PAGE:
Views: 4666

Re: A question about tea

Neil_Boekend wrote:
PAstrychef wrote:So steampunk is the way of the future!

So Mutant Chronicles is a prophecy? I really don't want it to be.

[aussieAccent]
That's not steampunk.
This is steampunk!
[/aussieAccent]

I guess it's a bit dystopian, too, alas.
by thoughtfully
Tue Dec 22, 2015 7:01 am UTC
Forum: Coding
Topic: Evidence-Oriented Programming
Replies: 9
Views: 5270

Re: Evidence-Oriented Programming

ucim wrote:Making it easy to do the easy stuff could make it harder to do the hard stuff.

This is Microsoft's business model, and why we hate strongly dislike them.
by thoughtfully
Mon Dec 21, 2015 5:52 am UTC
Forum: Coding
Topic: Evidence-Oriented Programming
Replies: 9
Views: 5270

Re: Evidence-Oriented Programming

Yeah, "for" is awful. I can still remember the moment when I suddenly grokked it, back when I was a wee protoprogrammer.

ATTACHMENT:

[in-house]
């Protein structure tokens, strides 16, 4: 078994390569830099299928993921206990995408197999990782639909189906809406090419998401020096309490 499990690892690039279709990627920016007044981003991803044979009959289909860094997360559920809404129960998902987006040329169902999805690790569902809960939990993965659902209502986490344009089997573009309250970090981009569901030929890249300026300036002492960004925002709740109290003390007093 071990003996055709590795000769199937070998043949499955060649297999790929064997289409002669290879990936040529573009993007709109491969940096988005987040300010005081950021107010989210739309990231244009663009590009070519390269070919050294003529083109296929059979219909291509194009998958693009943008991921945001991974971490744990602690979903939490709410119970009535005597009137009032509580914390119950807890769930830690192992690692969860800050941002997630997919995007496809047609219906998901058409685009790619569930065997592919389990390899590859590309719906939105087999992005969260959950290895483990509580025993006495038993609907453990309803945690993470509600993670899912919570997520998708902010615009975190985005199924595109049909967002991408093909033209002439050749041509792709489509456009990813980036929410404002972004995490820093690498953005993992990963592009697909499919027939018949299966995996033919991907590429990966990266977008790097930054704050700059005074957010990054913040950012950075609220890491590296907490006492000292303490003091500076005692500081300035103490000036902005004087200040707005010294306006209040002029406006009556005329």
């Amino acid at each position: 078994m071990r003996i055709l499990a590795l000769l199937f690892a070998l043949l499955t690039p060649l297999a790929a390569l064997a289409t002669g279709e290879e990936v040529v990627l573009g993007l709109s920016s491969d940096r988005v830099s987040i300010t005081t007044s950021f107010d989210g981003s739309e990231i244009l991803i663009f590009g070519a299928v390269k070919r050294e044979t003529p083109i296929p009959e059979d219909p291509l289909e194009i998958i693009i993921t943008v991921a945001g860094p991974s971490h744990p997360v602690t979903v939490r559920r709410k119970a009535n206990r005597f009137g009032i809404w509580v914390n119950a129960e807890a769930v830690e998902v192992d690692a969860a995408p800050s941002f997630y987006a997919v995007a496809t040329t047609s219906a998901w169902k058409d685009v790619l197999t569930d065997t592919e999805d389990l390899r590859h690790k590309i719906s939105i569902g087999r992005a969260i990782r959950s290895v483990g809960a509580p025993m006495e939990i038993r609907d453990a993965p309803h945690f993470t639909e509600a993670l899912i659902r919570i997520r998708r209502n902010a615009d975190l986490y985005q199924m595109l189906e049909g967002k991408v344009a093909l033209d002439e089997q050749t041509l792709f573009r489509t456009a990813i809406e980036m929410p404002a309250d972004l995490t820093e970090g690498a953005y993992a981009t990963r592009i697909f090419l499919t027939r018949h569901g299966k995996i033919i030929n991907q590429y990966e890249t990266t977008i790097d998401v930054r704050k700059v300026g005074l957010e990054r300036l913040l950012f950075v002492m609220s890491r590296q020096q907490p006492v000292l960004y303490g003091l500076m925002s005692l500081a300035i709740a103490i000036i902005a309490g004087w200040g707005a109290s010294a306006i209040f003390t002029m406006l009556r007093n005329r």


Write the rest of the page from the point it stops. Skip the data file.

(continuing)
I'm a few weeks into learning Scala. It reads like Perl sometimes, but it isn't a language for a total novice, either.
by thoughtfully
Fri Dec 18, 2015 3:47 pm UTC
Forum: Science
Topic: Could we save the sun?
Replies: 18
Views: 3488

Re: Could we save the sun?

Well obviously, transforming bits into hard copy can entail any number of engineering challenges. That's a problem for the printer makers, though.
by thoughtfully
Fri Dec 18, 2015 10:19 am UTC
Forum: Science
Topic: Could we save the sun?
Replies: 18
Views: 3488

Re: Could we save the sun?

Even if we could save the sun, where would we get a hard drive big enough to hold it? I can come up with a lossy algorithm that would suit most purposes and only require a handful of floating point values. Mass and age, plus metallicity if you want to get fancy, will reproduce all the features that...
by thoughtfully
Wed Dec 09, 2015 2:36 am UTC
Forum: Science
Topic: A question about Dyson Spheres
Replies: 13
Views: 2869

Re: A question about Dyson Spheres